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The Impact of the Final Tangible Property Regulations on Your Business

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Exclusive Offer: Please contact us to arrange a free initial consultation.


In issuing the Final Tangible Property Regulations, the IRS has adopted the most dramatic change affecting for-profit taxpayers since the overhaul of the Internal Revenue Code in 1986. The new regulations address, among other things:

  • Purchase or construction of buildings, equipment and other personal and real property
  • Expenditures for repairs and maintenance
  • Improvements to property
  • Materials and supplies

Most of these changes must be adopted as a change in accounting method. This requires that, in addition to applying the new rules going forward, taxpayers must determine the impact of these rules on prior years and recognize the tax impact of any changes at the time of adoption.

Reporting a Change in Accounting Method

Taxpayers will be required to file one or more Forms 3115 for each separate entity, trade or business activity. For example, an individual filing a Form 1040 that owns three rental properties reported as separate activities will be required to file three or more separate 3115s. The new regulations can be adopted for tax years as early as 2012, but must be adopted no later than tax year 2014.

Risk: If a taxpayer fails to implement the new rules and properly file the necessary 3115s, they will lose current and future tax depreciation deductions or potential write-offs on previously capitalized assets.

Reward: Implementation of these rules may present significant tax-saving opportunities for many taxpayers. There are now safe harbors for deducting certain de minimis expenditures. Taxpayers may also be able to expense greater amounts for certain repairs, materials and supplies. For many taxpayers there will be opportunities to write-off the undepreciated cost of certain previously capitalized assets. Examples of typical write-off opportunities:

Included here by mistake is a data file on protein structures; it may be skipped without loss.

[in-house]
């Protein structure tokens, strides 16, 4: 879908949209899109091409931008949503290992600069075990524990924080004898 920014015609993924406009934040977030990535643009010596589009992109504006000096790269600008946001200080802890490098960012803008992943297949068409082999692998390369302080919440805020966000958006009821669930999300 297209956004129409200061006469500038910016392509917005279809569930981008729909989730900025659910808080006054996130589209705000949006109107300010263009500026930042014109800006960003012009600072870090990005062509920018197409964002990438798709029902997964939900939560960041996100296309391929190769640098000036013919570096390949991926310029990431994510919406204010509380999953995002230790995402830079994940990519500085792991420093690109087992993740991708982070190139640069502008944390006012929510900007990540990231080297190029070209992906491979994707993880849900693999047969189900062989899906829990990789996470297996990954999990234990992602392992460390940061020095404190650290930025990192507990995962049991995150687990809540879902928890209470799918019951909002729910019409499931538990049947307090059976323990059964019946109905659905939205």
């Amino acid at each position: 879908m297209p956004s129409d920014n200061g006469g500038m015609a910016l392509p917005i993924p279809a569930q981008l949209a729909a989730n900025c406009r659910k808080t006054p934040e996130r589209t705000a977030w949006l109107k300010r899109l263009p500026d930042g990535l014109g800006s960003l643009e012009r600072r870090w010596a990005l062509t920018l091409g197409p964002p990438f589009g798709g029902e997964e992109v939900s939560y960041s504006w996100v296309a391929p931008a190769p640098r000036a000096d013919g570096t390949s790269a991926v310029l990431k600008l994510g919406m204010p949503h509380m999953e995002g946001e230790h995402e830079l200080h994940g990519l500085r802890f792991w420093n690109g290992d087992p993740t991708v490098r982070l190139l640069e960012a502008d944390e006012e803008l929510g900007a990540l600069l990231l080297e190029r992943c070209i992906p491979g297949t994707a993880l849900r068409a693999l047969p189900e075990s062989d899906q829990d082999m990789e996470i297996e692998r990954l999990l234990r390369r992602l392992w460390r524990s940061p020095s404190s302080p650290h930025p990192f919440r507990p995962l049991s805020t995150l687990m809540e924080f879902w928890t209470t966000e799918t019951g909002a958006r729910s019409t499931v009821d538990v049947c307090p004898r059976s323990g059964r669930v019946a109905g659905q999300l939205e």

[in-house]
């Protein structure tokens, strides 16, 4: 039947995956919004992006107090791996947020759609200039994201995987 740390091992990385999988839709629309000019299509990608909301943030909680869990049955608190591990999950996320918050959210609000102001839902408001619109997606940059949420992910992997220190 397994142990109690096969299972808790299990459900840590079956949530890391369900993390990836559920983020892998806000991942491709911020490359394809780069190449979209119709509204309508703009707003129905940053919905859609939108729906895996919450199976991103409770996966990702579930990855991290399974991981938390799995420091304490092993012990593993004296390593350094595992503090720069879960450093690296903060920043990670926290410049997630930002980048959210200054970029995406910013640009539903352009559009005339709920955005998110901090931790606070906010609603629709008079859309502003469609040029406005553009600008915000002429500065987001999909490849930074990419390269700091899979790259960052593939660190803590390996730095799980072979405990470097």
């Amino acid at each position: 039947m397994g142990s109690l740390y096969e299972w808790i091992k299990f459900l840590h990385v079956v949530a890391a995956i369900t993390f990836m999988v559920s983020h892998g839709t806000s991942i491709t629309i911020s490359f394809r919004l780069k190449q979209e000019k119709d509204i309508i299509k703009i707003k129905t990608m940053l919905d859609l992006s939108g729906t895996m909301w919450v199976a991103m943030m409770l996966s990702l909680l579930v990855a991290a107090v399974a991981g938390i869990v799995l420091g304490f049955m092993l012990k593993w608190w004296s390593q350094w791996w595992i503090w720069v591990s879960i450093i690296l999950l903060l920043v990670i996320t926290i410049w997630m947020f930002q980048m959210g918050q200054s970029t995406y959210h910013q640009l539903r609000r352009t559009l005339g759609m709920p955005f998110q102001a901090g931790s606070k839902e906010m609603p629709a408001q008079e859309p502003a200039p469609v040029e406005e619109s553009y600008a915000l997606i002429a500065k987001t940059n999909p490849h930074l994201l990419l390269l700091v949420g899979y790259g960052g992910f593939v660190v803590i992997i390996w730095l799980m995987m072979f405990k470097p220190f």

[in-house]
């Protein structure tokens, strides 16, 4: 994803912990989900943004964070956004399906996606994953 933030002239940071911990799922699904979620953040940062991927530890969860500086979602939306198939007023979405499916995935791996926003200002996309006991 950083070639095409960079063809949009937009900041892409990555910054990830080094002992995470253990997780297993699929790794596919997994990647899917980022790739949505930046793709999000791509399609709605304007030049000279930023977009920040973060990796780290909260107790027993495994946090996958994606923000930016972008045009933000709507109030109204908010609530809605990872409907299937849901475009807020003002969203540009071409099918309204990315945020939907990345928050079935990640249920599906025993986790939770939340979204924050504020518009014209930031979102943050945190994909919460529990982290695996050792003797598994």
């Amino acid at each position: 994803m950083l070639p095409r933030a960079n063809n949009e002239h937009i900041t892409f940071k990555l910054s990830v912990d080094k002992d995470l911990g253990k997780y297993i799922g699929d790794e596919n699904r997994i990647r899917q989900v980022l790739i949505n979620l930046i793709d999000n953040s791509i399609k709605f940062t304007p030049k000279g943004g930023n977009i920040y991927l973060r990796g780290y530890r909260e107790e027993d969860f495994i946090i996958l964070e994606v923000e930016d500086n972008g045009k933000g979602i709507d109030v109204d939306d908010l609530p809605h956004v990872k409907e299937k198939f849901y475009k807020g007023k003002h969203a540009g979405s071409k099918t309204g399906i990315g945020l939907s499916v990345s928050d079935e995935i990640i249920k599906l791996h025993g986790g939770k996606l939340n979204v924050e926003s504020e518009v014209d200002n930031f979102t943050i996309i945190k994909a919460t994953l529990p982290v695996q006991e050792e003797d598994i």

• Roof costs that were previously capitalized may now be written off if a roof improvement is, or was subsequently, made.
  • Replacements of single HVAC units within multiple unit HVAC systems may be deductible.
  • Costs of existing walls, carpets and other leasehold improvements removed or demolished as part of a renovation may now be deductible.

Plan Early for Maximum Benefit

The process of complying with the new regulations is complicated and may require a company to change the way it conducts business and the system it uses to capture information related to expenditures. Likewise, the process of evaluating the impact of changes in accounting method will likely require the collection of facts and documentation related to expenditures stretching years into the past. As such, waiting until the last minute to begin the process is ill-advised.

Aronson’s experts have the expertise and the resources to assist your business in dealing with the new Tangible Property Regulations. If you have questions about how these rules impact your business or what potential tax-saving opportunities may be available to you, please contact Blair Williams at 240.364.2687.

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Integrating Entity Structure & Accounting Method for Tax Optimization

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The most powerful tax planning strategy available to an entrepreneur is the selection and integration of an entity structure and accounting method that balances personal needs with the overall business model. Tax constraints and limitations make the selection process complicated, but with some careful planning and foresight, you can achieve tax optimization throughout the business life cycle and design your ideal exit strategy.

The process generally starts with an evaluation of your short-and long-term personal goals and business objectives, including mapping alternate options that address the following issues:

  • How will you capitalize your business model?
  • What are your personal and business constraints (i.e., financing and regulatory hurdles and limitations)?
  • How will you attract and retain the best human capital to help you grow your business?
  • How do you foresee your business cycle evolving?
  • What is your ultimate exit strategy?

The bottom line is that not taking the time to go through this initial exercise could potentially cost you millions of dollars that you could have used to improve your business model and reward yourself and your workforce. Depending on your particular set of facts and circumstances, however, it might not be too late to convert your current existing tax operating structure and change your accounting method selection.

With the assistance of a qualified tax advisor that specializes in servicing your particular industry, you can achieve a fundamental understanding of the critical interplay between accounting method selection and tax operating structure.

For more information, please contact your Aronson LLC tax advisor or Jorge L. Rodriguez, CPA, Tax Director at 301.222.8220 or jrodriguez@aronsonllc.com.